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Cartesian Product - Proof

Yankel

Active member
Jan 27, 2012
398
Dear all,

I am trying to prove a simple thing, that if AxA = BxB then A=B.

The intuition is clear to me. If a pair (x,y) belongs to AxA it means that x is in A and y is in A. If a pair (x,y) belongs to BxB it means that x is in B and y is in B. If the sets of all pairs are equal, it means that every x in A is also in B and vice versa.

How do I prove it formally ?

Thank you !
 

Opalg

MHB Oldtimer
Staff member
Feb 7, 2012
2,679
Dear all,

I am trying to prove a simple thing, that if AxA = BxB then A=B.

The intuition is clear to me. If a pair (x,y) belongs to AxA it means that x is in A and y is in A. If a pair (x,y) belongs to BxB it means that x is in B and y is in B. If the sets of all pairs are equal, it means that every x in A is also in B and vice versa.

How do I prove it formally ?

Thank you !
This may not be as simple as you think. To start with, what do you mean by saying that two sets are equal? I think that the only way to make sense of that is to interpret "A=B" to mean that A and B have the same cardinality.

If a set $A$ is finite then its cardinality is just the number of elements it contains, denoted by $|A|$. If $|A| = m$ then $|A\times A| = m^2.$ So if $|B| = n$ and $|A\times A| = |B\times B|$ then $m^2 = n^2$, from which it follows that $m=n$. This proves that if "$A\times A = B\times B$" then "$A=B$" in the case of finite sets.

For infinite sets the situation is more complicated. There is a theorem of Zermelo that if $A$ is an infinite set then $|A\times A| = |A|$. From that it follows immediately that if $|A\times A| = |B\times B|$ then $|A| = |B|$. However, the proof of Zermelo's theorem requires the Axiom of Choice. In models of set theory that do not satisfy this axiom, it may be that your result does not hold.
 

HallsofIvy

Well-known member
MHB Math Helper
Jan 29, 2012
1,151
Opalg said "
I think that the only way to make sense of that is to interpret "A=B" to mean that A and B have the same
cardinality
."

I disagree. To say that sets A and B are equal means "[tex]x\in A[/tex] if and only if [tex]x\in B[/tex]". If two sets are equal they have the same cardinality but the converse is not true. The sets A= {1, 2, 3} and B= {a, b, c} have the same cardinality but are not equal.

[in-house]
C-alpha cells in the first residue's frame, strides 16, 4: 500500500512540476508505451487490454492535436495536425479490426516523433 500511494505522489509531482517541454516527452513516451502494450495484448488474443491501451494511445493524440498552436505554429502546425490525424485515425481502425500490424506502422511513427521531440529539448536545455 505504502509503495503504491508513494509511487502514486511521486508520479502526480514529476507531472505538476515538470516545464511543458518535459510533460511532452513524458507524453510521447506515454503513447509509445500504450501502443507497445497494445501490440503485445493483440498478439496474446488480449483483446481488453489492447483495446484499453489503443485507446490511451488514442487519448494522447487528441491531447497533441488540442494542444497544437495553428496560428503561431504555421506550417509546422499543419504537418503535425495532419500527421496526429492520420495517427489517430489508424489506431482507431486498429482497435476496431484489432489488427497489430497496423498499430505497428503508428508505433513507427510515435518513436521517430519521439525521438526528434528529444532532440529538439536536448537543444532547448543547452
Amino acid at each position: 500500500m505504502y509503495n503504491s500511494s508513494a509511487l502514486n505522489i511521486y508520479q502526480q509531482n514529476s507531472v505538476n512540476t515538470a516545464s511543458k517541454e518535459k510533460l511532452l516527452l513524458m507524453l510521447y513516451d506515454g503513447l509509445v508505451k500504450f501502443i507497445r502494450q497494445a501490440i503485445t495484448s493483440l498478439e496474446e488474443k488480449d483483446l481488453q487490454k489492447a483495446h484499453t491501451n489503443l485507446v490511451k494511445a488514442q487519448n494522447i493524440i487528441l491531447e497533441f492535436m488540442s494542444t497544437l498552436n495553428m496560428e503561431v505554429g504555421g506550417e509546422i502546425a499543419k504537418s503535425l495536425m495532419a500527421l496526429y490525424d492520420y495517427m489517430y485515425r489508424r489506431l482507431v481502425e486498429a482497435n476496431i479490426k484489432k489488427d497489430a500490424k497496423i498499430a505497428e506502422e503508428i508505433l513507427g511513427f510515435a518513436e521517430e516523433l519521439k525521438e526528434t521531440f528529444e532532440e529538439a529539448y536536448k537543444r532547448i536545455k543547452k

Opalg

MHB Oldtimer
Staff member
Feb 7, 2012
2,679
Opalg said "
I think that the only way to make sense of that is to interpret "A=B" to mean that A and B have the same
cardinality
."

I disagree. To say that sets A and B are equal means "[tex]x\in A[/tex] if and only if [tex]x\in B[/tex]". If two sets are equal they have the same cardinality but the converse is not true. The sets A= {1, 2, 3} and B= {a, b, c} have the same cardinality but are not equal.
In that case, the result becomes trivially true. If $A\times A$ and $B\times B$ are just two different names for the same set, then the diagonal elements of $A\times A$ (those of the form $(a,a):a\in A$) are duplicates of the elements of $A$. The same holds for the diagonal elements of $B\times B$. If those diagonals are the same, it follows that the elements of $A$ are the same as the elements of $B$, so $A=B$.
 

HallsofIvy

Well-known member
MHB Math Helper
Jan 29, 2012
1,151
Yes, it is. Saying that "A= B", where A and B are sets, means that if x is in A then it is also in B and if y is in B then it is also in A.

If x is a member of A. then (x, x) is in AxA= BxB so x is in B. If y is a member of B then (y, y) is in BxB= AxA so y is in A. Therefore A= B.

It is trivial but that is the question asked.
 

Olinguito

Well-known member
Apr 22, 2018
251
I am trying to prove a simple thing, that if AxA = BxB then A=B.

The intuition is clear to me. If a pair (x,y) belongs to AxA it means that x is in A and y is in A. If a pair (x,y) belongs to BxB it means that x is in B and y is in B. If the sets of all pairs are equal, it means that every x in A is also in B and vice versa.

How do I prove it formally ?

Thank you !
Let $a\in A$. Then $(a,a)\in A\times A$. Since we’re assuming $A\times A=B\times B$, this means $(a,a)\in B\times B$ and thus $a\in B$. Therefore $A\subseteq B$. The same argument with $A$ and $B$ interchanged shows that $B\subseteq A$. Hence $A=B$.